When and How to Hire

Is it safe to hire?

Few risks are as scary as hiring. If you do it wrong, or do it at the wrong time, you could cost your business precious money, time, and reputation. One of the first problems business owners face is knowing when to hire… let’s talk about it.

1: When to hire?

What happens if you hire too late? Imagine a single-person business. The owner is getting busier and busier but waits to hire. Finally, she is maxed out without an hour to spare and decides she can’t wait any longer and must hire.

  • She waited too long. Hiring takes time to:
  • Come up with a good job description
  • Shop it around and find the right help
  • Read resumes
  • Interview candidates, and
  • Train a new hire

If you are maxed out, you need help, but it’s gonna hurt for a little while. This problem is true if you are hiring your first employee or twenty-first employee. However, the fewer employees you have, the harder steps 1, 2, and 4 are.

2: Can I afford to hire?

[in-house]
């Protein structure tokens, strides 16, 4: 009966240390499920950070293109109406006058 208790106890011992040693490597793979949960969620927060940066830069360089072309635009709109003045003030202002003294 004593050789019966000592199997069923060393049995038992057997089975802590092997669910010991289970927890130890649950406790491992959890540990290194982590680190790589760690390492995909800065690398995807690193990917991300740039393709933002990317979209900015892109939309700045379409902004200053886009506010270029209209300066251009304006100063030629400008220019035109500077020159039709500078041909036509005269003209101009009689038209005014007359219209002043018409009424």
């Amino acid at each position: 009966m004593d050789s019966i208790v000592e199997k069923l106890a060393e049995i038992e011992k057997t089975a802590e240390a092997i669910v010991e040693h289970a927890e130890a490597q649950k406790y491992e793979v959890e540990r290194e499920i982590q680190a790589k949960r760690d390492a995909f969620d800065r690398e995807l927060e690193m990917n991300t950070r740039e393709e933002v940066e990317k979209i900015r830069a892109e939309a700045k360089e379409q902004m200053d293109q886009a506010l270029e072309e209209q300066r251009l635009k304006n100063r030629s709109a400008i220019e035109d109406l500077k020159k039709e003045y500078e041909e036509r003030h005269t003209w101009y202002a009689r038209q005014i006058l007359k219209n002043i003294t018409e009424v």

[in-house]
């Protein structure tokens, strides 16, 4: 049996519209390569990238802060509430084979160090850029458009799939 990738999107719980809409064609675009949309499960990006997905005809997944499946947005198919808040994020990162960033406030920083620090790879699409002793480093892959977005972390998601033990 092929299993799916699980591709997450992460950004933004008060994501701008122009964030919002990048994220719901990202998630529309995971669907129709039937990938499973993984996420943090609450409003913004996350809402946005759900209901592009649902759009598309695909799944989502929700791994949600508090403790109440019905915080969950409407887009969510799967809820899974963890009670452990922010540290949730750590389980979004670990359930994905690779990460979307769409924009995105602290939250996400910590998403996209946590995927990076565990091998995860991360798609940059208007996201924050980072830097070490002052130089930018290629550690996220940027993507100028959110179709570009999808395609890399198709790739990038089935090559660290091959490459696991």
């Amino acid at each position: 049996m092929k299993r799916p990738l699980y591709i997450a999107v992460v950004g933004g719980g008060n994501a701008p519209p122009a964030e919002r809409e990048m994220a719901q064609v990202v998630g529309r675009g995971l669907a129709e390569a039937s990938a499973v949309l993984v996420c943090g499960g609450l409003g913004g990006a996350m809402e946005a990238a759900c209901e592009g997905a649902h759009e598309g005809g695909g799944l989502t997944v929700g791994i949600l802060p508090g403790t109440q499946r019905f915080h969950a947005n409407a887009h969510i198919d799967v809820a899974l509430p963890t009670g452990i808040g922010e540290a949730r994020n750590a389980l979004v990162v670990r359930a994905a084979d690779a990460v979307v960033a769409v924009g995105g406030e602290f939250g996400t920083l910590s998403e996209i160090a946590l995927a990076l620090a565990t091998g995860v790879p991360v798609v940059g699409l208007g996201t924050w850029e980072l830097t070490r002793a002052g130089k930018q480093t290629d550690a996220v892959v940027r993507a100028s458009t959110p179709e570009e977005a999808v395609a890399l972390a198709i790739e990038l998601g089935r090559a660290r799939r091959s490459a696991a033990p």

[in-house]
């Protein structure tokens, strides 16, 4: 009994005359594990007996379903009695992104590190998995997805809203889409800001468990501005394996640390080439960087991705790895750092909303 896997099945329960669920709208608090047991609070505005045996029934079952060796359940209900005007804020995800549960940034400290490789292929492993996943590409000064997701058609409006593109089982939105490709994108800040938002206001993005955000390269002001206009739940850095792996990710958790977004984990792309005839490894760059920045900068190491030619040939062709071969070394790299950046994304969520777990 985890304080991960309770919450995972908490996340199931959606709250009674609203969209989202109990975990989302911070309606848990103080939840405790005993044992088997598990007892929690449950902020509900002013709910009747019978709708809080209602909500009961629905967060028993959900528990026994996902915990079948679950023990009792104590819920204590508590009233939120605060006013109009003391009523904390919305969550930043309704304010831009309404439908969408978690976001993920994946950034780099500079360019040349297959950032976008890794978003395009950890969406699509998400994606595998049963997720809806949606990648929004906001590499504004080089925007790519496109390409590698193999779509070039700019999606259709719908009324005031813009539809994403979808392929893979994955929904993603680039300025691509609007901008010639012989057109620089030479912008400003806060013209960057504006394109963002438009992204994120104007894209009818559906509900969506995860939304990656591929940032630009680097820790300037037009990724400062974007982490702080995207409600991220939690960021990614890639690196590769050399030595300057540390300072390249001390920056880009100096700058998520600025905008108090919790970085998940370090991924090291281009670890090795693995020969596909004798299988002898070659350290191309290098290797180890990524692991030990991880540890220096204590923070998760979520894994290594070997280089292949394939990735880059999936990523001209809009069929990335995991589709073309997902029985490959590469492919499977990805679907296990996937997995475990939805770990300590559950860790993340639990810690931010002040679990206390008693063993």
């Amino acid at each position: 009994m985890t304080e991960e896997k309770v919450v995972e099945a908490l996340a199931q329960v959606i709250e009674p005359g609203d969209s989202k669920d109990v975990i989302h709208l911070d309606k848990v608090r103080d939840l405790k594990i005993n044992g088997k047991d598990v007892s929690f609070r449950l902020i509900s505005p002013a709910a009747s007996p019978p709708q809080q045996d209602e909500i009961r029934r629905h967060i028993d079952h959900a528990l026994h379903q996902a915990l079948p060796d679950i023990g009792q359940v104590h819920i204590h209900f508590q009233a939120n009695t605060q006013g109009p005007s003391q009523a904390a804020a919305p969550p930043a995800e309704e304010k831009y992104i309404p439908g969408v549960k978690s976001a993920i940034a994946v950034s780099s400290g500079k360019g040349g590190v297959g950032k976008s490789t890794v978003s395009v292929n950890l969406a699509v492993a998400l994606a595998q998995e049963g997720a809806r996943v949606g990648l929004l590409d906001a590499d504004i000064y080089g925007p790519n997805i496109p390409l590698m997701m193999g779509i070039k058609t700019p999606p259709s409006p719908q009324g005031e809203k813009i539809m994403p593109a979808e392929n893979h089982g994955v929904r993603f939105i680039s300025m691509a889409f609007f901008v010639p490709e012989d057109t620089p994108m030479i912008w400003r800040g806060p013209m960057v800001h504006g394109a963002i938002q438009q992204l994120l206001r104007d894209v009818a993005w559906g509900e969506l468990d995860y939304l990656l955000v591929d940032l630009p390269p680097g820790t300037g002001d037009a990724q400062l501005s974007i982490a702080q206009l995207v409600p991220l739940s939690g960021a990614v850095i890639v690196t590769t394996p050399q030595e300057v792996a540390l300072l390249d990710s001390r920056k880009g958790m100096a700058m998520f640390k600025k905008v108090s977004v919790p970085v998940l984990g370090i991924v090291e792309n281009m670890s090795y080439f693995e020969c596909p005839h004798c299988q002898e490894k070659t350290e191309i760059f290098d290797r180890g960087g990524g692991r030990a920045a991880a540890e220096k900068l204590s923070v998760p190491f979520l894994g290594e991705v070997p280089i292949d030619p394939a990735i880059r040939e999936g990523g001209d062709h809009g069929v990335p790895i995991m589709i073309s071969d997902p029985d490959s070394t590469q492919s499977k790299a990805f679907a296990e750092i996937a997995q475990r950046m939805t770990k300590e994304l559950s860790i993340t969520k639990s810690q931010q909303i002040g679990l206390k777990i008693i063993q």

If you hire too early, you’ll add extra expenses to your business, making it harder to profit.

Here are a couple strategies to consider:

  • Are you able to set aside extra money for payroll each month?
  • What is your ratio of revenue (sales) to payroll?

A good ratio of revenue to payroll is 2.5 or higher. This is easy to figure out:

Total sales ÷ Total payroll = payroll ratio

For total payroll, include the owner’s pay. For example, $40k (monthly sales) ÷ $15k (monthly payroll) = 2.67 GOOD — it’s above 2.5.

If you can put extra money aside each month but your ratio is below 2.5, then you may still be able to hire.

If you are a very small company you may find that you have to hire, even if you can’t really afford it. For example, you can’t complete work on time or with the desired quality because of staffing problems. In this case, PROCEED WITH CAUTION: Can you hire a temporary contractor or a part-time person?

3: Who should I hire?

This is a bit easier to figure out. Start by hiring to supplement your current weakness. I spoke with a business owner today who was tired of field work. Hiring someone who likes field work would be a great plan. Maybe you aren’t very organized. Hiring someone who is organized is a great idea.

Also, can a new hire reduce other expenses? For example, if you have an answering service, can you lower your monthly bill if you hire someone who can answer phones? Or if you pay a bookkeeper, can you make that an in-house responsibility? That makes it easier to offset expenses related to a new staff member.

Make a plan and hire at just the right time

Taking risks is an important part of running a business. Do it properly by thinking through the risks and making a plan.

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